Diplomats declare pause in Iran nuclear deal talks after last-minute Russian request
(JTA) — The United States’ negotiations to reenter the Iran nuclear deal were put on hold on Friday after a last-minute Russian maneuver to try to alleviate sanctions on its trade with Iran.
The months-long negotiations in Vienna were so close to coming to a climax that a podium had been set up at the hotel where negotiators are meeting. The plan was reportedly to announce the terms for the United States’ reentry next week.
But Russia, one of six countries involved in enforcing the original nuclear deal, attempted to carve out exemptions in the deal’s sanctions to preserve some of its own trade dealings with Iran. Russia, an ally of Iran, has been hit with its own historic sanctions from Western powers in response to its invasion of Ukraine and has seen its economy tank this month. President Joe Biden also called on Friday for suspending normal trade with Russia as the war intensifies.
Josep Borrell Fontelles, the top European Union foreign affairs official who is coordinating the talks, hinted that Russia’s ask had stalled the progress, without elaborating on the “factors” for the pause.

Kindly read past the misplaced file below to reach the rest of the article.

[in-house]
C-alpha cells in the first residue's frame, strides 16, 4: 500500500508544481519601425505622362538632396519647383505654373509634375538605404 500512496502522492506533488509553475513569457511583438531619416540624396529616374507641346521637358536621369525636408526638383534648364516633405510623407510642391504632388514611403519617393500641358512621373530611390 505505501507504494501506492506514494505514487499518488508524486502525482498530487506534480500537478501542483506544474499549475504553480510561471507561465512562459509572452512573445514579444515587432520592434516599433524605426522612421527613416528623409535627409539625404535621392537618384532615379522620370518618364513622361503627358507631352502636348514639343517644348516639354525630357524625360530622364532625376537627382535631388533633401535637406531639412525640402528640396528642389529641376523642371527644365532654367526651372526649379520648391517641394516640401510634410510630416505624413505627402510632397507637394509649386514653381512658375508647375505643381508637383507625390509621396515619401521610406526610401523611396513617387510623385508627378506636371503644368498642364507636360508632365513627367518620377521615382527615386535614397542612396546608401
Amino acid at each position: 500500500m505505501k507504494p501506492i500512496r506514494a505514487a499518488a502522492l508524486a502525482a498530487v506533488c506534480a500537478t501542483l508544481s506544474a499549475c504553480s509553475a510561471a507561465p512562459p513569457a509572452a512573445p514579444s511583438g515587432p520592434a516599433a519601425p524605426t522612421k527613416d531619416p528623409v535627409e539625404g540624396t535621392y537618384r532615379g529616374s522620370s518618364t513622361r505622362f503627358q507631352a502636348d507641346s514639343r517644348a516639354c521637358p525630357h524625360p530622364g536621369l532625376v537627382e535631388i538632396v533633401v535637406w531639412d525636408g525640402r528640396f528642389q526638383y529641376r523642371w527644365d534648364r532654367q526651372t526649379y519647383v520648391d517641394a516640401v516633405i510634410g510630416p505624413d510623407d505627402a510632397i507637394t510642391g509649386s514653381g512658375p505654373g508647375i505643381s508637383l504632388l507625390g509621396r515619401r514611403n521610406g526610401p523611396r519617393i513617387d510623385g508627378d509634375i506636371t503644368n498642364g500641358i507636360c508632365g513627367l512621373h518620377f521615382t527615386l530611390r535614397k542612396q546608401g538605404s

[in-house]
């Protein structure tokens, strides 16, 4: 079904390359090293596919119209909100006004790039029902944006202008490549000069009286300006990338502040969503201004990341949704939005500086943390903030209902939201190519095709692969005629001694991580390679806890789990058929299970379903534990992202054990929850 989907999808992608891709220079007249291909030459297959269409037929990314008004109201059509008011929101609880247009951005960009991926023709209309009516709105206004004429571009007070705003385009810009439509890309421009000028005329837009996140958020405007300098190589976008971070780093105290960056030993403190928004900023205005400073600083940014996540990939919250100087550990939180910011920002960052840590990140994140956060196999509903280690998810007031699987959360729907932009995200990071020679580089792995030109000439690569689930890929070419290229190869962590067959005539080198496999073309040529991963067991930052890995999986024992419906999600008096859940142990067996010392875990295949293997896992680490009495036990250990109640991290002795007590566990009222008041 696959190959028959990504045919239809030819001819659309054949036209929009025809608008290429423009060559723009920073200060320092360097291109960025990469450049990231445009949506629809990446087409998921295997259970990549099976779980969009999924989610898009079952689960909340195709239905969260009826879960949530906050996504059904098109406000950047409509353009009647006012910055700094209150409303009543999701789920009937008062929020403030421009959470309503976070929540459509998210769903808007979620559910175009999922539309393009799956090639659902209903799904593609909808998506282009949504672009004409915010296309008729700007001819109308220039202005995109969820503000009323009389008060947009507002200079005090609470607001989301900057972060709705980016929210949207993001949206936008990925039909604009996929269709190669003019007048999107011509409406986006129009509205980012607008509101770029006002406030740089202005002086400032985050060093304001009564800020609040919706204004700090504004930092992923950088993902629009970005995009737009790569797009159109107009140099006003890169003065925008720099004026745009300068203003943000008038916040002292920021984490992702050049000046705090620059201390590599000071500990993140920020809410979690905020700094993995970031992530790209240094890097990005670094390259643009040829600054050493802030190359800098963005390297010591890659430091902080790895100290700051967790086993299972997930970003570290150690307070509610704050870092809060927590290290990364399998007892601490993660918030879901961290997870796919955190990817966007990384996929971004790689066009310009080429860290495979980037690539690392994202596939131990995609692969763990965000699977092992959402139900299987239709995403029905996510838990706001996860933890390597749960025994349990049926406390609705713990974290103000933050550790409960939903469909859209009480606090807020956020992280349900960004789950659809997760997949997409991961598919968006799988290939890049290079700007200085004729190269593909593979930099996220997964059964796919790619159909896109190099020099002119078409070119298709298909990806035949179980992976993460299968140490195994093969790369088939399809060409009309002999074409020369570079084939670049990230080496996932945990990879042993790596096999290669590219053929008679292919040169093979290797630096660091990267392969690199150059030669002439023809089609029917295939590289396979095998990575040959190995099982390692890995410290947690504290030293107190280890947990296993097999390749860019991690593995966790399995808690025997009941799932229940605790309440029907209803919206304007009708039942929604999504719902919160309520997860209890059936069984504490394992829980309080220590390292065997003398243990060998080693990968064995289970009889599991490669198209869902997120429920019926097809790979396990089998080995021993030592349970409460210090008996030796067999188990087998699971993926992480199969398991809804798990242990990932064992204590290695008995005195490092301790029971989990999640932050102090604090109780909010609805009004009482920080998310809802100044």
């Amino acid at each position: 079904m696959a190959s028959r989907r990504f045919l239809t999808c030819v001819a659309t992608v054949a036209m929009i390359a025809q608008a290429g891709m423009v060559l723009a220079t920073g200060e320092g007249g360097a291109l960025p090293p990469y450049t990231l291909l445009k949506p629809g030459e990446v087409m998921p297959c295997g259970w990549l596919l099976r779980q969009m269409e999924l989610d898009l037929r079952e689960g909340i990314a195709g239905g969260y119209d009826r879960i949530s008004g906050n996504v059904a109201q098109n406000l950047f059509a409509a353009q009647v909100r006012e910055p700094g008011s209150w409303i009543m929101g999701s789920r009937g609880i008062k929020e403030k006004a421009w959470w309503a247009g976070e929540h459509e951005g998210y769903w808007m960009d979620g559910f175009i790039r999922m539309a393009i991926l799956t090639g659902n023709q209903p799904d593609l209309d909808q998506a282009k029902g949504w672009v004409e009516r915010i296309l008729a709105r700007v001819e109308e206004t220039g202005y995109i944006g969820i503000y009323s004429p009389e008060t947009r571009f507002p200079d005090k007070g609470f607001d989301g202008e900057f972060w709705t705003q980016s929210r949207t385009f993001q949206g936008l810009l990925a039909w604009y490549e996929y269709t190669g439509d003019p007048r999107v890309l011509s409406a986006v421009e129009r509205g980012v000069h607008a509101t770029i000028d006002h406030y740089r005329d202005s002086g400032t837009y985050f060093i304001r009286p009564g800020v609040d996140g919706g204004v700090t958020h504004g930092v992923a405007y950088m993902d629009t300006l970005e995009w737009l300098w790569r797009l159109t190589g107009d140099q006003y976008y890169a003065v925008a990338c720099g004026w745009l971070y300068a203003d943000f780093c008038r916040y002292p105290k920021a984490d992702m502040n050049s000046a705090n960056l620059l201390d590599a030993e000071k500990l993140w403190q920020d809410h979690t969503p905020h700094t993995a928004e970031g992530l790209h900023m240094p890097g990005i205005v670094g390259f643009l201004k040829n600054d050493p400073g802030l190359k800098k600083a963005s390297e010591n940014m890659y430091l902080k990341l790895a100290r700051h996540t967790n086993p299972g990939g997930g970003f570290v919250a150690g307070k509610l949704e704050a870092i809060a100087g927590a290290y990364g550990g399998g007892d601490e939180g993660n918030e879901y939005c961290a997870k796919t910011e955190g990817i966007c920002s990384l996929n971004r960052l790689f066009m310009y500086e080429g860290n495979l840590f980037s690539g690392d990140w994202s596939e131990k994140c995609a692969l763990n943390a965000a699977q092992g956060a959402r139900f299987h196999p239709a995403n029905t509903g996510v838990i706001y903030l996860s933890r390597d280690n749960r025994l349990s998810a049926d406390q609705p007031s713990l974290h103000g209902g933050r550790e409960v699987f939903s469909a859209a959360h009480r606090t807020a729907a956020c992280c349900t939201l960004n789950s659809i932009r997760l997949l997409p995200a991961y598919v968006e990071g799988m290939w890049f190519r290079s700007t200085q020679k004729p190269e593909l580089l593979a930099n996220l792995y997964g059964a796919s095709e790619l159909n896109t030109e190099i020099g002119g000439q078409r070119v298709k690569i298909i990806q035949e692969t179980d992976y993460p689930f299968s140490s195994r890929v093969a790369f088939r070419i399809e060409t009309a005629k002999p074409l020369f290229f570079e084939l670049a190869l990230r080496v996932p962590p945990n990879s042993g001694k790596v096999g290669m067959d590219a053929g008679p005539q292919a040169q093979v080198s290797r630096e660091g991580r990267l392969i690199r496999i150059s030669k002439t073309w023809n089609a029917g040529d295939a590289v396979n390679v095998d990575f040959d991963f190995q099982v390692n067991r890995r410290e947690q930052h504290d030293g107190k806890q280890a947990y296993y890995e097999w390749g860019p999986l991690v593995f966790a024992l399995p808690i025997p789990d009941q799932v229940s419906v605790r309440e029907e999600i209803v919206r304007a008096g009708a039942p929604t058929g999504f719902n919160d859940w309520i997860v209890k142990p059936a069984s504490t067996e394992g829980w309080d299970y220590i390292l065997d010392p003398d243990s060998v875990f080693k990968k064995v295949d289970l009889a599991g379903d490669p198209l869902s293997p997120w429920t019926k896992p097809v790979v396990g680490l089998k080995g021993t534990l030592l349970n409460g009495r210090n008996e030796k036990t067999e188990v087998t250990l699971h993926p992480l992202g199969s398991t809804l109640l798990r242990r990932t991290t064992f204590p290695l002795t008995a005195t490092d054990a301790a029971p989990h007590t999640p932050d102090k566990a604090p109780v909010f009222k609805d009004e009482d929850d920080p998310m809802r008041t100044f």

“A pause in #ViennaTalks is needed, due to external factors,” he wrote on Twitter. “A final text is essentially ready and on the table. As coordinator, I will, with my team, continue to be in touch with all #JCPOA participants and the U.S. to overcome the current situation and to close the agreement.” JCPOA refers to the 2015 deal’s formal name, the Joint Comprehensive Plan of Action.
The European Union helps negotiate the terms of the deal, along with Britain, France, Germany, China and Russia. Former President Donald Trump pulled the United States out of the deal in 2018.
Israel, Republicans and some Democrats oppose the deal because some of its restrictions on Iran’s nuclear activity eventually expire, and because they argue it does not address other dangerous Iranian activity in the Middle East, such as promoting terrorism.
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Trump also ramped up U.S. sanctions in 2018 and Iran retaliated by pulling out of some of its commitments. It has now reached near-weaponization levels of enrichment of fissile material and is believed to be under three months away from being able to manufacture a nuclear weapon. It was a year away during the 2015-2018 period, when all parties were abiding by the deal.
Biden campaigned on reentering the deal, saying it was the best way to keep Iran from getting a nuclear weapon. The new deal, according to sources briefed on it, would drop some sanctions on figures close to the Iranian leadership and drop the breakout period from a year to eight months.
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